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  • Jenn Bailey

Tricks and treats

Dear Gentle Reader –


We are approaching that time. Can you feel it? The icy wind nips at your exposed flesh. The sky darkens early and lies purple and bruised as it fades into dusk. Dread hangs heavy above the blank page as the clock ticks…and ticks…and ticks. The Keurig sputters in weary submission and the tea kettle howls its surrender.



It’s NaNoWriMo!!!


Well…almost.


Fear not! You are not alone. We Angel Editors are offering tricks and treats as you stretch and prep for the marathon ahead.


What is a Trick? A bit of craft or process that helps you with your writing.


What is a Treat? A recent favorite read that has warmed and heartened us.




Kate Angelella:

Trick: For all the Type-A jerks like me who can spend an hour researching the way they washed dishes in medieval castles, write what you know and put the rest in brackets while writing a first draft so you can keep the momentum down and words flowing. Ex: “When she was finished [whatever process they used to wash dishes], she frowned. Being a woman in this day and age truly sucked.”

Treat: Katie Cotugno’s HOW TO LOVE. A lovely contemporary romance that was like wrapping myself in a cozy blanket and sipping hot cider every time I sat down to read it. Contemporary YA soul food



Jenn Bailey:

Trick: When I’ve “finished” a picture book manuscript I physically lay it out for pace and flow. How? I print out the manuscript and cut out each line. Then I take a three-ring binder that has been outfitted with the standard 32 pages. I tape the lines of text on the pages and see how it falls. Something about physically holding a “book” and seeing the turn of those pages makes a huge difference in how I finalize my edits.

Treat: I’m currently reading Stephen Fry’s MYTHOS and Loving It! I’m a huge Greek mythology geek from way back and Fry has come up with a delightful way to share the entire panoply, as clear and concise stories complete with dialogue, and I am transported. If you are unfamiliar with the mythos, here is a gentle and entertaining introduction. If you are familiar with the mythos, here is a reminder of why you were enchanted.



Denise Santomauro:

Trick: When revising, figuring out the steps you’ll need to accomplish your tasks and assign an amount of time for each thing. Add an hour or two to whatever you come up with because procrastination is real, and life gets in the way. Then examine your schedule to see realistically how long it will take you to accomplish everything. Work toward that goal.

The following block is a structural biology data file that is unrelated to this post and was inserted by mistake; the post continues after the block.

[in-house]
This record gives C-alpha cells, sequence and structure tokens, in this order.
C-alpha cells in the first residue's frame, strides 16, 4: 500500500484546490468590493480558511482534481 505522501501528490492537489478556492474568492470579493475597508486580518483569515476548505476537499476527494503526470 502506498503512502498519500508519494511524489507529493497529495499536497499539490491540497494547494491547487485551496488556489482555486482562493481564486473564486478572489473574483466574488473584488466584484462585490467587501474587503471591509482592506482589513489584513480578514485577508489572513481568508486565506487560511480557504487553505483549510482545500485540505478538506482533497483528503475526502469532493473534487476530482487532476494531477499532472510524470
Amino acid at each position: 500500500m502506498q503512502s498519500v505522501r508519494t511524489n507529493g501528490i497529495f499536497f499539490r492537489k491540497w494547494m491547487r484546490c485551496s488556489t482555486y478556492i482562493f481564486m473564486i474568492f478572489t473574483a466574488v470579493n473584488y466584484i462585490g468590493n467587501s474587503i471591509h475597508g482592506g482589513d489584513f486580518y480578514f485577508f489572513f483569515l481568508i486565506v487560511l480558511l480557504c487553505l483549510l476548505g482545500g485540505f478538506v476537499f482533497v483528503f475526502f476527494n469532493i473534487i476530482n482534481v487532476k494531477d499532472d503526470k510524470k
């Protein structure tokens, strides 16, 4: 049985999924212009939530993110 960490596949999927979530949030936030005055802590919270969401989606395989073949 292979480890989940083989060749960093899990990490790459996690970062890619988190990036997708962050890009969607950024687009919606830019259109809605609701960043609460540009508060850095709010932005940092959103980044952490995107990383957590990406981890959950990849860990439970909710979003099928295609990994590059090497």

Treat: ALL THE BAD APPLES by Moïra Fowley-Doyle. Timely in content and powerful in its prose. Loved it! So, so good.



Diane Telgen:

Trick: Use the search & replace function in Microsoft Word or Pages or Scrivener to highlight verb forms of “to be” (is/are/was/were) in your manuscript. Now make a revision pass to specifically replace these weak/passive forms with more interesting verbs!

Treat: I devoured I, CLAUDIA by Mary McCoy. It is one of this year’s Printz Honor books. It has terrific “political intrigue” set in a prestigious prep school.



Jay Whistler:

Trick: I have a plot graph on my wall and make sure that my draft hits all the milestones by putting plot points along the graph with Post-It notes. The visual approach helps me see where I need to build up, usually in the saggy middle.

Treat: I just finished Heather Shumaker’s MG ghost story, THE GRIFFINS OF CASTLE CARY. The three Griffin siblings visit their aunt in England, where she is the caretaker of the family castle, which comes complete with its ghosts. But those ghosts want to keep the youngest sibling for themselves. The two older siblings have to stop them. Shumaker manages to make this story creepy without being too scary for an MG audience. It strikes just the right tone of ghostly without being terrifying.



We hope these Tricks and Treats will lure you to reveal your ghosts and goblins on the page this November. We are excited to meet you on the other side of your manuscript!




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